Meeting up with the new Mustang at the Nascar Hall of Fame

Published Dec 27, 2023


Nascar may not be everyone’s cup of tea but once you get to grips with it and understand how it all fits together and start focusing on the raw racing it’s hugely entertaining, not to mention the spectacular crashes that regularly occur in any given race.

It’s almost a religion in America with drivers revered for their feats and treated like our own Springbok rugby captain Siya Kolisi.

I mean, the Daytona 500 has 150,000 spectators crammed around the oval track on race Sunday and there aren’t many sports that can boast that.

With Nascar’s rich heritage stretching back to the first race at Daytona Beach in 1948 and the subsequent evolving of the sport into a safe modern spectacle, it’s no surprise that in the heart of Charlotte, North Carolina the spiritual home of Nascar, is the Nascar Hall of Fame, a museum dedicated to the history of the sport.

From the first cars raced with leather helmets, rudimentary engines and safety features to today’s uber-safe and technologically advanced machines but still using V8 6.0-litre pushrod engines, it’s all under one roof in a meticulously neat, high-tech and well laid out display.

And if Nascar is an icon of American motorsport, then the icon of American pony cars deserves to be there as well.

The Mustang is heavily woven into the fibre of the sport which became clear when we visited the Hall of Fame the day before we were given the opportunity to drive the new Mustang Dark Horse around part of the Charlotte Speedway.

There’s a display that offers visitors a peak into the development of the Dark Horse and the anatomy of the race car.

It shows how the Nascar Cup version closely mirrors its production counterpart with components like rack-and-pinion steering and independent rear suspension.

There’s also a next gen Mustang that was used during the testing phase of development, along with a clay model that Ford produced as an additional tool to gain approval from the Ford leadership to ensure that the race car had the same characteristics as the production car.

In addition to the physical displays that include an engine from Roush Yates Engines there’s a digital interactive display where you can learn about the critical components of the next gen Mustang.

According to Mark Rushbrook, global director, Ford Performance Motorsports the idea behind the exhibit is to “show people that what we learn in motorsports directly ties back to the cars they drive every day.”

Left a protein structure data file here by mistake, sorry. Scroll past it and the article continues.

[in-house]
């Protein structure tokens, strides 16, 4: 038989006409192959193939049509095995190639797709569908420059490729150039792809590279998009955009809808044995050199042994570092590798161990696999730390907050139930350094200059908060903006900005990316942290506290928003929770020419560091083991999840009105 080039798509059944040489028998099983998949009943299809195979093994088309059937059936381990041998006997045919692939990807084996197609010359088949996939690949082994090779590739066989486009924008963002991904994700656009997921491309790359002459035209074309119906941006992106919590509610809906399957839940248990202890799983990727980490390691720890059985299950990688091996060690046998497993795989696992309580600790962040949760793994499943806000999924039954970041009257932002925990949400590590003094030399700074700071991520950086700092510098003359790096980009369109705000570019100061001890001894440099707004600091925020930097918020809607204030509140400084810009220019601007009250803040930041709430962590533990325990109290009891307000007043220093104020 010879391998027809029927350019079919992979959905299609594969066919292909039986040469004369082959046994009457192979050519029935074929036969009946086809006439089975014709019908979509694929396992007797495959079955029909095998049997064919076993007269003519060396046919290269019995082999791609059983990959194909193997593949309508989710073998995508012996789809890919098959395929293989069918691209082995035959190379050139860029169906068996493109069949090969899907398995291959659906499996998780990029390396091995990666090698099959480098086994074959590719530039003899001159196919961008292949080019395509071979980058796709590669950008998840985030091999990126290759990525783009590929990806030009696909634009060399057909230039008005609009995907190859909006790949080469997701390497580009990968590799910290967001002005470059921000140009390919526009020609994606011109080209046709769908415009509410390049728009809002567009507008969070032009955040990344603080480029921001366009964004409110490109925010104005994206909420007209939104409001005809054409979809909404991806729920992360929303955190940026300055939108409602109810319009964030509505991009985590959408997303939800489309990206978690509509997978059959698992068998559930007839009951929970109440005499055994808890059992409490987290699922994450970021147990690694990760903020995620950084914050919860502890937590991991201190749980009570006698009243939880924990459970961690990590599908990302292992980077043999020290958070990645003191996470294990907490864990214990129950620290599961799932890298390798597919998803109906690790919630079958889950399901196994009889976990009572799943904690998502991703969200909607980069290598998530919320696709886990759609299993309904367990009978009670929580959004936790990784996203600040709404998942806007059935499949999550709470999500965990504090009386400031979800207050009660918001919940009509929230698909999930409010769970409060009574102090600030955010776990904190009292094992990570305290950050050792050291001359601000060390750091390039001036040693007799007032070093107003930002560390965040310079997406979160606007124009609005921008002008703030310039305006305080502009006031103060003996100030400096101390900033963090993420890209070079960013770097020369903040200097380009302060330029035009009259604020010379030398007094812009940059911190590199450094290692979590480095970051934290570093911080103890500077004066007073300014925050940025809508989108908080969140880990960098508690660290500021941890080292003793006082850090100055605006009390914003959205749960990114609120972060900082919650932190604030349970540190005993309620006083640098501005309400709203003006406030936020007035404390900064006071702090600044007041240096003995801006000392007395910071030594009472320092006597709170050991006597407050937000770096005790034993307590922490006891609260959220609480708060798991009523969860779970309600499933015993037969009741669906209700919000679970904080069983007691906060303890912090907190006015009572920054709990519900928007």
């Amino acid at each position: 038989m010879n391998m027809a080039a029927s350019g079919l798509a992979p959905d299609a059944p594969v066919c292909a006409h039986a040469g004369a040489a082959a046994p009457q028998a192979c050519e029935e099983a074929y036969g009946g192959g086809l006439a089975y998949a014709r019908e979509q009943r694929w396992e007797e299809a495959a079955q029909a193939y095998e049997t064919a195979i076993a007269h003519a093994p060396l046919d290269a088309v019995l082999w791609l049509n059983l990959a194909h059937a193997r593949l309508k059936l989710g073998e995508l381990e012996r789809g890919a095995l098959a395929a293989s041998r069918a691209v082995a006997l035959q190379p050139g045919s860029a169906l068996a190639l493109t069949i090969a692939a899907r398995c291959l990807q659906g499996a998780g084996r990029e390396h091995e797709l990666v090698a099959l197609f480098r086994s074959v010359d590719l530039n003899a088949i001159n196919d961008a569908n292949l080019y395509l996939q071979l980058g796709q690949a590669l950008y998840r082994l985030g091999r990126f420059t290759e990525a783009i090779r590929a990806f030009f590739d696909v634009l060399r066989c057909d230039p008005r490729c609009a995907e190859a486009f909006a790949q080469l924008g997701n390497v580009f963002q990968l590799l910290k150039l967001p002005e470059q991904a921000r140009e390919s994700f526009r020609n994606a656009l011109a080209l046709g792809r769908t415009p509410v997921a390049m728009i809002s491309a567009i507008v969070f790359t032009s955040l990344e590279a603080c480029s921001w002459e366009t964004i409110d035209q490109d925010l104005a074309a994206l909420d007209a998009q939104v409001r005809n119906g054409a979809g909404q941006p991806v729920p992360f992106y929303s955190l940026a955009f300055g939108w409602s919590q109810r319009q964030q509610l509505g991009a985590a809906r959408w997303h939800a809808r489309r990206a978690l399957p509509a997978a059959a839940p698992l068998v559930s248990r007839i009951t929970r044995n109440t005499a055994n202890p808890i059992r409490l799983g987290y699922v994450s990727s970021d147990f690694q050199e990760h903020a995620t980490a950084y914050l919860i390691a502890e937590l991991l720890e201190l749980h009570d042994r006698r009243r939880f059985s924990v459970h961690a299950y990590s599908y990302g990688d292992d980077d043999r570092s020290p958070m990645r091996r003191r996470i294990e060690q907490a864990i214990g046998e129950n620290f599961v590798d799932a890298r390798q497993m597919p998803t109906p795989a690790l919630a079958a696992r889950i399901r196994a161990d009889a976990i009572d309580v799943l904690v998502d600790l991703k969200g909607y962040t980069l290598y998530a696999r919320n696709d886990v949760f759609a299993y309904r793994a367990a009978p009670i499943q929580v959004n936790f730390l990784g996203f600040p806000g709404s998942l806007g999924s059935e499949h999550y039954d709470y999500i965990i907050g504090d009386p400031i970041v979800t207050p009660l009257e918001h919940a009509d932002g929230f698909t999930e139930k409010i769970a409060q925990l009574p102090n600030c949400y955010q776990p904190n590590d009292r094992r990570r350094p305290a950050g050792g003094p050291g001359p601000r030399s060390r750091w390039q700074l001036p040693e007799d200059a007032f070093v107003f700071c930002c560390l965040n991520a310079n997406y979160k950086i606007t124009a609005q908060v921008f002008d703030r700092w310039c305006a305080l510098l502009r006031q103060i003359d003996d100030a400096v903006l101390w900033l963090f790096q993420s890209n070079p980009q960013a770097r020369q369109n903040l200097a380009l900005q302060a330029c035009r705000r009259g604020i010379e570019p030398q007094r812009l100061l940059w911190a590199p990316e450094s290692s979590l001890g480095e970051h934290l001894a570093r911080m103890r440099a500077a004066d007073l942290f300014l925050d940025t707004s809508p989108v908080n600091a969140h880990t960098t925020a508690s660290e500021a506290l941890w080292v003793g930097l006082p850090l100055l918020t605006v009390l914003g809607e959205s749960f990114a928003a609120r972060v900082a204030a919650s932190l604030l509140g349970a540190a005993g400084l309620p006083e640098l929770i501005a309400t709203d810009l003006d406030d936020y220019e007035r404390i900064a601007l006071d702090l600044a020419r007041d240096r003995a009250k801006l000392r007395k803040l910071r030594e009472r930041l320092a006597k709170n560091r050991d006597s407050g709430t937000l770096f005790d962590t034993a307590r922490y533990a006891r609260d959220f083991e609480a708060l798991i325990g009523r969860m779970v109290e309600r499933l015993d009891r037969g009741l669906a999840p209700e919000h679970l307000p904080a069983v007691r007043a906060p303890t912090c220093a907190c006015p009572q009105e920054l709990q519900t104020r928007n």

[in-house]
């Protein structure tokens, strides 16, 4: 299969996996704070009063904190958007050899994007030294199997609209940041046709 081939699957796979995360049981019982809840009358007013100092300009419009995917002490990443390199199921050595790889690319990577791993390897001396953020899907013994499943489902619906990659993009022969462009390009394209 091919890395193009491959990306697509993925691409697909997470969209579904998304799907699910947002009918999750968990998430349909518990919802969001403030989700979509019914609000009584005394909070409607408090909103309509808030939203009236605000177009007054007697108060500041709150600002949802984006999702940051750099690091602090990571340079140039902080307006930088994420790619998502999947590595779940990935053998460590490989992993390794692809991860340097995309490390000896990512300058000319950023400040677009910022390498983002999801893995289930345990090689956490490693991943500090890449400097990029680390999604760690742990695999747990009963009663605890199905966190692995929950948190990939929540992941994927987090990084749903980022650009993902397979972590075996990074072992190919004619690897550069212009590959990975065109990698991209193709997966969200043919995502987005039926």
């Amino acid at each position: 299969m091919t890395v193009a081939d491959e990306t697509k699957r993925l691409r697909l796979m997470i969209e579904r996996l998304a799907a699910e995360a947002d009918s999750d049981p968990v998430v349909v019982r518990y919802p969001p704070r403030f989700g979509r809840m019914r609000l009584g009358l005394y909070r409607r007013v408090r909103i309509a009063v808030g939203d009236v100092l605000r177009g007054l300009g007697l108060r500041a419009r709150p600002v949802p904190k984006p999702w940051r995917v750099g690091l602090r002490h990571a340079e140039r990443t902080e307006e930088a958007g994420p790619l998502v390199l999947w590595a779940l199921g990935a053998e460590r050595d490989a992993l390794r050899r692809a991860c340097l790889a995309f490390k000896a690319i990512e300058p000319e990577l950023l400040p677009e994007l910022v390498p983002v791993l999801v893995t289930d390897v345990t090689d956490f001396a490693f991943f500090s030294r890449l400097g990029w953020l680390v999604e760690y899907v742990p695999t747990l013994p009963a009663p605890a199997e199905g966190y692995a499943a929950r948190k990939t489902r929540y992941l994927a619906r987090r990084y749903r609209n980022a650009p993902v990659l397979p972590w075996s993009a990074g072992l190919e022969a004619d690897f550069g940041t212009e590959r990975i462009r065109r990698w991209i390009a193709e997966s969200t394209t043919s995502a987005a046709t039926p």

Earlier in November Ford Performance also unveiled the new Mustang for the 2024 Nascar Cup Series based on the Dark Horse which means that in 2024 Mustang will be eligible to race on six continents.

“What a crazy year it has been revealing our new global Mustangs for racing. The positive response from our fans around the world has been amazing, and we’re confident that this Mustang Dark Horse Cup car will be no different and that Nascar fans will be excited to cheer us on next year,” said Rushbrook..

“Our Ford Performance staff, together with our Nascar race teams, have worked tirelessly in the wind tunnel developing this car, and I can’t wait to finally see it race on the track next season.”

The new Mustang is the first new performance nameplate for Mustang since 2001 and is the most track-capable 5.0-litre V8 street legal Mustang yet that has seen it race this year in the Repco Supercars Championship in Australia and Formula Drift series in America.

Its drift capabilities are thanks to a segment first electronic drift brake that fuses the rear wheel drive drifting capabilities which Ford says combines the visual appeal and functionality of a traditional mechanical hand brake.

In the coming year the Mustang Dark Horse racing variants will be competing in GT3 and GT4 classes globally as well as the Mustang Challenge Series using the Dark Horse R.

The new Ford Mustang will be launched early in 2024 with the GT Fastback model followed by the Dark Horse in the second quarter.